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5 lessons of the Great Recession

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Such circumstances help explain why, in a new Christian Science Monitor/TIPP poll, 36 percent of Americans say the financial crisis has made the economy permanently weaker. Some 49 percent say the crisis weakened the economy, but that the problems will ultimately fade. Only 11 percent say the economy has already regained the ground lost during the crisis.

The past five years have hardly been all gloomy. The economy has improved, many debt-laden families and firms have cleaned up their books, and both corporations and regulators alike have taken major steps to make the financial system safer for the future.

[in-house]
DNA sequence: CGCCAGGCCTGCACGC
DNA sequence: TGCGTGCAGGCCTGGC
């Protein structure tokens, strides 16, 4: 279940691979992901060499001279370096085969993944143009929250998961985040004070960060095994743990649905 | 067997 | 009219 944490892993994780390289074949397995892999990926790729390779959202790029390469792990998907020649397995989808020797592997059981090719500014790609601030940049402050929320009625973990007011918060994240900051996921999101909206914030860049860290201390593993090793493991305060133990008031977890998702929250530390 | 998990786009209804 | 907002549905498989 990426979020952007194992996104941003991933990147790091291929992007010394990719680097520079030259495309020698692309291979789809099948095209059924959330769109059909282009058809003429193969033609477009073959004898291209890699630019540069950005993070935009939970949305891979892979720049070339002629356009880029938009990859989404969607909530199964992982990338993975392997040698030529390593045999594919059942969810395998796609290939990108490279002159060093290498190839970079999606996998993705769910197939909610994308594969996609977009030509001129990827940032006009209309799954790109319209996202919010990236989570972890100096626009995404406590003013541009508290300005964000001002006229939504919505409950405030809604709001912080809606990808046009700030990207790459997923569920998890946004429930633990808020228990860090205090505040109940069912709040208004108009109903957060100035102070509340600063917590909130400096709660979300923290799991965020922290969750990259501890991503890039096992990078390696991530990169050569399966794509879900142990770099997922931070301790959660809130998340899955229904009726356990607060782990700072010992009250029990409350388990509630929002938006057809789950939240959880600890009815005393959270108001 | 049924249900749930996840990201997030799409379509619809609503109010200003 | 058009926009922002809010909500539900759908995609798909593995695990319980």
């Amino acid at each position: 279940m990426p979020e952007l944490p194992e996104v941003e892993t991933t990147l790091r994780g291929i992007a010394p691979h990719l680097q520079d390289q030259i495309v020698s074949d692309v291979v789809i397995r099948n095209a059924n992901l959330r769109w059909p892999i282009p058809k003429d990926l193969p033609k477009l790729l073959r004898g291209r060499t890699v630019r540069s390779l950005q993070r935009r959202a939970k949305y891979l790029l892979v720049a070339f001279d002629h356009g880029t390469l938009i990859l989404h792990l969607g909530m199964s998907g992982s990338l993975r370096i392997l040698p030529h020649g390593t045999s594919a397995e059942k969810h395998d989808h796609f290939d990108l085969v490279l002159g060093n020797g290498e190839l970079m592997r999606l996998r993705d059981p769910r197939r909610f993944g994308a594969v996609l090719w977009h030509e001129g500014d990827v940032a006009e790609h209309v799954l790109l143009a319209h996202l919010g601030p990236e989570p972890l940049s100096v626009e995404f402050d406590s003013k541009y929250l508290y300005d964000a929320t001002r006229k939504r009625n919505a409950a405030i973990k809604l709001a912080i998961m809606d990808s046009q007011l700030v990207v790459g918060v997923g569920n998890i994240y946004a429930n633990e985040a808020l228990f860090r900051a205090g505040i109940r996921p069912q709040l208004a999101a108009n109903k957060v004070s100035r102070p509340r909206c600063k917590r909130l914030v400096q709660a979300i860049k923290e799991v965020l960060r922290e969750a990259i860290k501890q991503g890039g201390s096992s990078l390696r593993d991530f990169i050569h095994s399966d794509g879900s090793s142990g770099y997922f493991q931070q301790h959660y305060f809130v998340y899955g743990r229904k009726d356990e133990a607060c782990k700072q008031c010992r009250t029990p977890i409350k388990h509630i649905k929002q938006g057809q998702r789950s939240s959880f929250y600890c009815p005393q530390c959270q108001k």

Yet the task is far from finished. The Dodd-Frank Wall Street Reform and Consumer Protection Act – Congress's major response to the crisis, passed in 2010 – is only starting to be implemented. By one tally, federal agencies have completed less than half of some 398 required rulemakings under that law.

What did the country learn from the crisis? Could a similar collapse happen again? Here are five take-aways from a Great Recession that has indelibly affected a generation, in America and around the world.


With his trademark blend of humor and social criticism, Charles Dickens once described credit as a system in which "a person who can't pay, gets another person who can't pay, to guarantee that he can pay."

This ethos got pushed to its limit in the housing market in the early 2000s. Credit was extended far beyond prudent standards, resulting in a boom-and-bust cycle that, in turn, helped trigger a wider crisis. In the process, the credit bubble symbolized a broader lesson that history teaches again and again: The very financial system that helps to fuel growth in good times is also a source of big risk to the wider economy.

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